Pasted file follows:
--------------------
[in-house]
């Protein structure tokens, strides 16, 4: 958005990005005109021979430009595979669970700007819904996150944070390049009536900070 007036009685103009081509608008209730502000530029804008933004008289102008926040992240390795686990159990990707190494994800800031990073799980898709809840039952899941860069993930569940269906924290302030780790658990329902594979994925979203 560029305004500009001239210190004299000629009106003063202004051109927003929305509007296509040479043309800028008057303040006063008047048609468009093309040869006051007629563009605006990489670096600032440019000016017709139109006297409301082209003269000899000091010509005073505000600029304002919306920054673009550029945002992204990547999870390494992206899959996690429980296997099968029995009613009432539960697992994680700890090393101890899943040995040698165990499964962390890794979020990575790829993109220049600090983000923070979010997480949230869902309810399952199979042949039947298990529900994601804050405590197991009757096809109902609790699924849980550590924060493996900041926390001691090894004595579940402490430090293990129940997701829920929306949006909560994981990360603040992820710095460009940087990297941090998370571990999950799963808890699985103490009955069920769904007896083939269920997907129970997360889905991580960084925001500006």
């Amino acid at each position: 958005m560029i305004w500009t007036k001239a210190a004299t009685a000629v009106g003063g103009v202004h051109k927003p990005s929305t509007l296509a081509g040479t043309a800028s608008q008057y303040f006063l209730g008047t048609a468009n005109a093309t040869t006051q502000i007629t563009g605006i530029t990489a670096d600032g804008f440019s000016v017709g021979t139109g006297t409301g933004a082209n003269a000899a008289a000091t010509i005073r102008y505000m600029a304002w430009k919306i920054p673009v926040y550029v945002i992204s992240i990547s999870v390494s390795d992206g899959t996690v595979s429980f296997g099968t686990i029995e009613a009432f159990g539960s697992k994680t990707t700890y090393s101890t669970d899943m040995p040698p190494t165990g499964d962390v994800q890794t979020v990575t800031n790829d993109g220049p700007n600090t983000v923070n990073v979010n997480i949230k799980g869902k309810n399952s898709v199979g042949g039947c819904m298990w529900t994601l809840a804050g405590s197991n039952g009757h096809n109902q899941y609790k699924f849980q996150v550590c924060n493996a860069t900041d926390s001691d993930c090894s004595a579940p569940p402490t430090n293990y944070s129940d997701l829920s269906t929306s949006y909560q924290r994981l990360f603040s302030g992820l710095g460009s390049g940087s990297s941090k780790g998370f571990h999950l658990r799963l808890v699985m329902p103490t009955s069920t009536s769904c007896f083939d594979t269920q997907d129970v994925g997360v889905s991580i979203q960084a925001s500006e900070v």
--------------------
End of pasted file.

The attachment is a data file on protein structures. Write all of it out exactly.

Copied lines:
[in-house]
């Protein structure tokens, strides 16, 4: 958005990005005109021979430009595979669970700007819904996150944070390049009536900070 007036009685103009081509608008209730502000530029804008933004008289102008926040992240390795686990159990990707190494994800800031990073799980898709809840039952899941860069993930569940269906924290302030780790658990329902594979994925979203 560029305004500009001239210190004299000629009106003063202004051109927003929305509007296509040479043309800028008057303040006063008047048609468009093309040869006051007629563009605006990489670096600032440019000016017709139109006297409301082209003269000899000091010509005073505000600029304002919306920054673009550029945002992204990547999870390494992206899959996690429980296997099968029995009613009432539960697992994680700890090393101890899943040995040698165990499964962390890794979020990575790829993109220049600090983000923070979010997480949230869902309810399952199979042949039947298990529900994601804050405590197991009757096809109902609790699924849980550590924060493996900041926390001691090894004595579940402490430090293990129940997701829920929306949006909560994981990360603040992820710095460009940087990297941090998370571990999950799963808890699985103490009955069920769904007896083939269920997907129970997360889905991580960084925001500006």
């Amino acid at each position: 958005m560029i305004w500009t007036k001239a210190a004299t009685a000629v009106g003063g103009v202004h051109k927003p990005s929305t509007l296509a081509g040479t043309a800028s608008q008057y303040f006063l209730g008047t048609a468009n005109a093309t040869t006051q502000i007629t563009g605006i530029t990489a670096d600032g804008f440019s000016v017709g021979t139109g006297t409301g933004a082209n003269a000899a008289a000091t010509i005073r102008y505000m600029a304002w430009k919306i920054p673009v926040y550029v945002i992204s992240i990547s999870v390494s390795d992206g899959t996690v595979s429980f296997g099968t686990i029995e009613a009432f159990g539960s697992k994680t990707t700890y090393s101890t669970d899943m040995p040698p190494t165990g499964d962390v994800q890794t979020v990575t800031n790829d993109g220049p700007n600090t983000v923070n990073v979010n997480i949230k799980g869902k309810n399952s898709v199979g042949g039947c819904m298990w529900t994601l809840a804050g405590s197991n039952g009757h096809n109902q899941y609790k699924f849980q996150v550590c924060n493996a860069t900041d926390s001691d993930c090894s004595a579940p569940p402490t430090n293990y944070s129940d997701l829920s269906t929306s949006y909560q924290r994981l990360f603040s302030g992820l710095g460009s390049g940087s990297s941090k780790g998370f571990h999950l658990r799963l808890v699985m329902p103490t009955s069920t009536s769904c007896f083939d594979t269920q997907d129970v994925g997360v889905s991580i979203q960084a925001s500006e900070v």